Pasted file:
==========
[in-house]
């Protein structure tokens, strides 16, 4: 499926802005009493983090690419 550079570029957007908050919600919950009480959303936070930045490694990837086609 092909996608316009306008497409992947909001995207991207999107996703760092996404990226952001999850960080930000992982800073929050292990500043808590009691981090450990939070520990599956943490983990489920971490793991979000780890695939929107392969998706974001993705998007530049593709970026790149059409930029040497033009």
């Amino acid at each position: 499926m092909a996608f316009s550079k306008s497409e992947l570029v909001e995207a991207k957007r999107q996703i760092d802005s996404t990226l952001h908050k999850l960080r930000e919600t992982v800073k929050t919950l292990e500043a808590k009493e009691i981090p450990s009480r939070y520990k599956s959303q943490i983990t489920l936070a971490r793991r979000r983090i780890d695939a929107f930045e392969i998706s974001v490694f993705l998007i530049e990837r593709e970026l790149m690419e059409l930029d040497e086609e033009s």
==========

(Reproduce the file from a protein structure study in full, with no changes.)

[in-house]
């Protein structure tokens, strides 16, 4: 499926802005009493983090690419 550079570029957007908050919600919950009480959303936070930045490694990837086609 092909996608316009306008497409992947909001995207991207999107996703760092996404990226952001999850960080930000992982800073929050292990500043808590009691981090450990939070520990599956943490983990489920971490793991979000780890695939929107392969998706974001993705998007530049593709970026790149059409930029040497033009």
């Amino acid at each position: 499926m092909a996608f316009s550079k306008s497409e992947l570029v909001e995207a991207k957007r999107q996703i760092d802005s996404t990226l952001h908050k999850l960080r930000e919600t992982v800073k929050t919950l292990e500043a808590k009493e009691i981090p450990s009480r939070y520990k599956s959303q943490i983990t489920l936070a971490r793991r979000r983090i780890d695939a929107f930045e392969i998706s974001v490694f993705l998007i530049e990837r593709e970026l790149m690419e059409l930029d040497e086609e033009s």